Creating Fun at the Zoo: Cutting edge guest services facilities make an impact

Brookfield Zoo, South American Marketplace Photography by Doug Snower

The mission of zoos and aquariums includes scientific study, wildlife conservation and education. In order to deliver on the latter two goals zoos across the country realize the value that innovative exhibits and high quality guest services bring to the zoo experience.  The practice of entertaining while educating is an evolving paradigm.  Zoological institutions must nurture a balance between these fuctions. 

Guest services need to enhance the zoo’s message.  With education comes awareness of the value of conservation. Research published by the Association of Zoos and Aquariums1 shows that visiting a zoo can positively reinforce visitors’ commitment to wildlife conservation.  Exposure to animals that one would never have the opportunity to see in the wild is the valuable experience that zoos provide.  Creating an optimal experience for guests to visit periodically is one of the many challenges facing zoos across the country.

South American Marketplace, Bocaditas Restaurant • Photography by Doug Snower

Competing for an ever shrinking entertainment dollar, zoo administrators must fulfill their mission while entertaining their guests with a quality experience.  In order for a zoo to prosper, the guests’ experience should be perceived as a value and encourage frequent visits. According to the AZA study mentioned above, zoos should “…design the experience for each dominant group in order to match their desired outcomes.” Quality guest service facilities are a key component in meeting the needs of a varied audience.

These supporting facilities enable patrons to relax and enjoy the day, helping to extend their stay. High quality food and beverage facilities, gift shops, and gathering spaces not only enhance the guests’ experience but are necessary revenue resources for the zoo.

Habitat Africa, Brookfield Zoo • Rendering by Aria Group Architects, Inc. 

They can be an integral part of the educational experience and provide fun and entertainment. Placing these unique amenities optimally within the overall zoo plan can have a major impact on how the visitor perceives their experience. Attention must be paid to facilities from the beginning to the end of the experience.  Entrances and ticketing facilities, dining venues, retail shops and restroom facilities are just some of the many guest services amenities that require thoughtful design and innovative solutions. These venues are also opportunities for education in conservation and sustainability through the use of environmentally friendly (Green) design.

Brookfield Zoo South Gate • Rendering by Aria Group Architects, Inc. 

Many mission oriented organizations are discovering the value of hiring development consultants with hospitality and entertainment experience.  Zoos and museums have historically relied on specialists in exhibit design technology to plan and design non-exhibit amenities for their institutions.  Or, as is often the case, rely on staff to design guest services amenities.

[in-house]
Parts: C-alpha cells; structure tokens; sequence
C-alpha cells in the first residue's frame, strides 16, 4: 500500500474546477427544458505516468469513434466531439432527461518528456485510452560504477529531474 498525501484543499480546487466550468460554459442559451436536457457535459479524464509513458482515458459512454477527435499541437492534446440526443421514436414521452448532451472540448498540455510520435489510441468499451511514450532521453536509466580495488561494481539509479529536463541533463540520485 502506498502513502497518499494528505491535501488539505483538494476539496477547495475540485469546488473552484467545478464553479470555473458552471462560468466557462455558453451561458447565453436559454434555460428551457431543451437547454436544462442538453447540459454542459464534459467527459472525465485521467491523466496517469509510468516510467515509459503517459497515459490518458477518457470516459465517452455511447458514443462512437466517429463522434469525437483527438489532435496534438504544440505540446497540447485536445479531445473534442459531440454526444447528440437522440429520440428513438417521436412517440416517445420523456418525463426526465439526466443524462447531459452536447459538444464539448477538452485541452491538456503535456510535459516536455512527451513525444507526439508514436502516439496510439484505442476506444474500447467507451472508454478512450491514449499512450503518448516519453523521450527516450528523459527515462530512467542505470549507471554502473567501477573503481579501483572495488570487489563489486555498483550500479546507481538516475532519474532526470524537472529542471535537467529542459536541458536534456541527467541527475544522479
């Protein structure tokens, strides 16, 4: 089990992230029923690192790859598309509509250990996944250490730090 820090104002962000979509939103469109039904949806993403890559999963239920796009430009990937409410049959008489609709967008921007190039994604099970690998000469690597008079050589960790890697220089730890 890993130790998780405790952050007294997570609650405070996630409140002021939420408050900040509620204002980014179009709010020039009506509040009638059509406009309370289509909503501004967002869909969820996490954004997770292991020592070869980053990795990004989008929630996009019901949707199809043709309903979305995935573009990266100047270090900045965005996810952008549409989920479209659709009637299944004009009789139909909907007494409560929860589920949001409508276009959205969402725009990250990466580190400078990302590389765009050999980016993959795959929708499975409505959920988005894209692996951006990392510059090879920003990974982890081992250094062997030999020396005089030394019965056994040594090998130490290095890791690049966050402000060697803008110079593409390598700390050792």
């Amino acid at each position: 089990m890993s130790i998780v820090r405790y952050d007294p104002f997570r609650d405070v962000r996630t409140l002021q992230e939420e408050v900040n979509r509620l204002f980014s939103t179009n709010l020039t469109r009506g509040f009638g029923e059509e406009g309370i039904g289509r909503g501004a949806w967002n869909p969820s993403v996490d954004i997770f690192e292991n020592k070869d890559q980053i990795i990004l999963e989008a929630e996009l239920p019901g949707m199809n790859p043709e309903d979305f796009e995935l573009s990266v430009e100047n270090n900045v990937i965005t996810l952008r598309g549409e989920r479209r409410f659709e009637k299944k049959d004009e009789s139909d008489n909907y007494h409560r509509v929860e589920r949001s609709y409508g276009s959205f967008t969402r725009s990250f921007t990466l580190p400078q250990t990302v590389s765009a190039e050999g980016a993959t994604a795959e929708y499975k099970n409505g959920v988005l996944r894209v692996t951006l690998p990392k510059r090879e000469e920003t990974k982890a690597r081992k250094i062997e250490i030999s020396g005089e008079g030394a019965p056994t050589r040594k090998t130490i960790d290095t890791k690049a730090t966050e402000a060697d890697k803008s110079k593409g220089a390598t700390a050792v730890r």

With today’s entertainment savvy consumer the value of working with designers well versed in hospitality, entertainment, retail and food service design becomes evident. Capturing the thematic quality of an African Exhibit or immersing the guest in a South American Market requires experience in executing thematic design.   With an experienced eye on the latest entertainment design trends and knowledge of materials and technologies inherent in the field, these design specialists can bring creative ideas to master planning and architectural development of these unique environments.

Brookfield Zoo, Seven Seas Gift Shop • Rendering by Aria Group Architects, Inc. 

Aria Group Architects, Inc. is a multi-disciplined architecture, planning and interior design firm that specializes in hospitality, retail, entertainment and food service projects.  Their experience with the Brookfield Zoo in Brookfield Illinois, the Art Institute of Chicago and various retail and family entertainment venues provides them with a unique background for creating entertaining and innovative projects within the context of the educational environment.  For more information on the firm visit or request an information packet by calling 708-445-8400 or emailing Laura Lencioni.


This article is written from the perspective of Aria Group Architects, Inc. Any links to other organization’s materials are for the readers’ information only, and does not imply an affiliation with or endorsement by those organizations.


1. Why Zoos & Aquariums Matter: Assessing the Impact of a Visit to a Zoo or Aquarium 
Citation: Falk, J.H.; Reinhard, E.M.; Vernon, C.L.; Bronnenkant, K.; Deans, N.L.; Heimlich, J.E., (2007) Published by: Association of Zoos & Aquariums